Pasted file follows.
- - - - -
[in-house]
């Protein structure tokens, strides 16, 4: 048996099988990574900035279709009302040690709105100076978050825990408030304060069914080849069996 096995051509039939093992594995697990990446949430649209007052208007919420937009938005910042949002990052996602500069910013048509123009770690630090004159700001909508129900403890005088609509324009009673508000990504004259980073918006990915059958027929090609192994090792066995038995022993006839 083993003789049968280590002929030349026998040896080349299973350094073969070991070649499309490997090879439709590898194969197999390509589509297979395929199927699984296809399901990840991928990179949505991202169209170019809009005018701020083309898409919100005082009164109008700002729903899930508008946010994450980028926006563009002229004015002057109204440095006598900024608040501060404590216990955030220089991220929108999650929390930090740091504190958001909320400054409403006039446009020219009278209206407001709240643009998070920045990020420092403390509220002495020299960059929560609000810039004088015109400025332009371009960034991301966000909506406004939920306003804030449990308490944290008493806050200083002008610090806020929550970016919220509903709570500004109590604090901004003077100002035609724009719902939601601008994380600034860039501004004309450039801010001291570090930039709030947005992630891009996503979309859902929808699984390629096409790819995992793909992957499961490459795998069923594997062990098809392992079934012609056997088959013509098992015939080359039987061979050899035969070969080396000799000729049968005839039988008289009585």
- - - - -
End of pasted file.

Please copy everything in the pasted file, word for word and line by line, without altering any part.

[in-house]
């Protein structure tokens, strides 16, 4: 048996099988990574900035279709009302040690709105100076978050825990408030304060069914080849069996 096995051509039939093992594995697990990446949430649209007052208007919420937009938005910042949002990052996602500069910013048509123009770690630090004159700001909508129900403890005088609509324009009673508000990504004259980073918006990915059958027929090609192994090792066995038995022993006839 083993003789049968280590002929030349026998040896080349299973350094073969070991070649499309490997090879439709590898194969197999390509589509297979395929199927699984296809399901990840991928990179949505991202169209170019809009005018701020083309898409919100005082009164109008700002729903899930508008946010994450980028926006563009002229004015002057109204440095006598900024608040501060404590216990955030220089991220929108999650929390930090740091504190958001909320400054409403006039446009020219009278209206407001709240643009998070920045990020420092403390509220002495020299960059929560609000810039004088015109400025332009371009960034991301966000909506406004939920306003804030449990308490944290008493806050200083002008610090806020929550970016919220509903709570500004109590604090901004003077100002035609724009719902939601601008994380600034860039501004004309450039801010001291570090930039709030947005992630891009996503979309859902929808699984390629096409790819995992793909992957499961490459795998069923594997062990098809392992079934012609056997088959013509098992015939080359039987061979050899035969070969080396000799000729049968005839039988008289009585």